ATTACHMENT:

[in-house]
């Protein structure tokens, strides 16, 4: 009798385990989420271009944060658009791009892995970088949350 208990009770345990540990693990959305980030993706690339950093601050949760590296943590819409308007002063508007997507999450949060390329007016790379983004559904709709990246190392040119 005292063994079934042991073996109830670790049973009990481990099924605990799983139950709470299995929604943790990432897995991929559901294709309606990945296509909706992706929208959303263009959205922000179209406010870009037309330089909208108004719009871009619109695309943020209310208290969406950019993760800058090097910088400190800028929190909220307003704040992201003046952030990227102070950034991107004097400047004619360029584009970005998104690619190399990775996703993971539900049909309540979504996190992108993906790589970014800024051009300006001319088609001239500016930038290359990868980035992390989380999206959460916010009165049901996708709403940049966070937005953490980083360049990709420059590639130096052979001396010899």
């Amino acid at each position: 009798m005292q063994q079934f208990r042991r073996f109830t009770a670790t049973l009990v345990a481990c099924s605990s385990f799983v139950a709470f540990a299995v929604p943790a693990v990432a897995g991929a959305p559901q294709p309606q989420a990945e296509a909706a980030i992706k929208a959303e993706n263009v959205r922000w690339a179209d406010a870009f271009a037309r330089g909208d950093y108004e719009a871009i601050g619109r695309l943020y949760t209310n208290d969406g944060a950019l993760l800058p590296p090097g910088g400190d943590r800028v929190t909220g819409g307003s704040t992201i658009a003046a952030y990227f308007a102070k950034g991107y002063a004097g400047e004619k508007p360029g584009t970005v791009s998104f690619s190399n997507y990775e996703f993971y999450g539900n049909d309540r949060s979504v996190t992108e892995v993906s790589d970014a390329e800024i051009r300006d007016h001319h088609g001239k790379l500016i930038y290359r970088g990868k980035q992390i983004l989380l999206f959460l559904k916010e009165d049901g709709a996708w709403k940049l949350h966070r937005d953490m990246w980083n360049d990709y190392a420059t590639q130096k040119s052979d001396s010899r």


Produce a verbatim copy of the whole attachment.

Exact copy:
[in-house]
């Protein structure tokens, strides 16, 4: 009798385990989420271009944060658009791009892995970088949350 208990009770345990540990693990959305980030993706690339950093601050949760590296943590819409308007002063508007997507999450949060390329007016790379983004559904709709990246190392040119 005292063994079934042991073996109830670790049973009990481990099924605990799983139950709470299995929604943790990432897995991929559901294709309606990945296509909706992706929208959303263009959205922000179209406010870009037309330089909208108004719009871009619109695309943020209310208290969406950019993760800058090097910088400190800028929190909220307003704040992201003046952030990227102070950034991107004097400047004619360029584009970005998104690619190399990775996703993971539900049909309540979504996190992108993906790589970014800024051009300006001319088609001239500016930038290359990868980035992390989380999206959460916010009165049901996708709403940049966070937005953490980083360049990709420059590639130096052979001396010899």
């Amino acid at each position: 009798m005292q063994q079934f208990r042991r073996f109830t009770a670790t049973l009990v345990a481990c099924s605990s385990f799983v139950a709470f540990a299995v929604p943790a693990v990432a897995g991929a959305p559901q294709p309606q989420a990945e296509a909706a980030i992706k929208a959303e993706n263009v959205r922000w690339a179209d406010a870009f271009a037309r330089g909208d950093y108004e719009a871009i601050g619109r695309l943020y949760t209310n208290d969406g944060a950019l993760l800058p590296p090097g910088g400190d943590r800028v929190t909220g819409g307003s704040t992201i658009a003046a952030y990227f308007a102070k950034g991107y002063a004097g400047e004619k508007p360029g584009t970005v791009s998104f690619s190399n997507y990775e996703f993971y999450g539900n049909d309540r949060s979504v996190t992108e892995v993906s790589d970014a390329e800024i051009r300006d007016h001319h088609g001239k790379l500016i930038y290359r970088g990868k980035q992390i983004l989380l999206f959460l559904k916010e009165d049901g709709a996708w709403k940049l949350h966070r937005d953490m990246w980083n360049d990709y190392a420059t590639q130096k040119s052979d001396s010899r």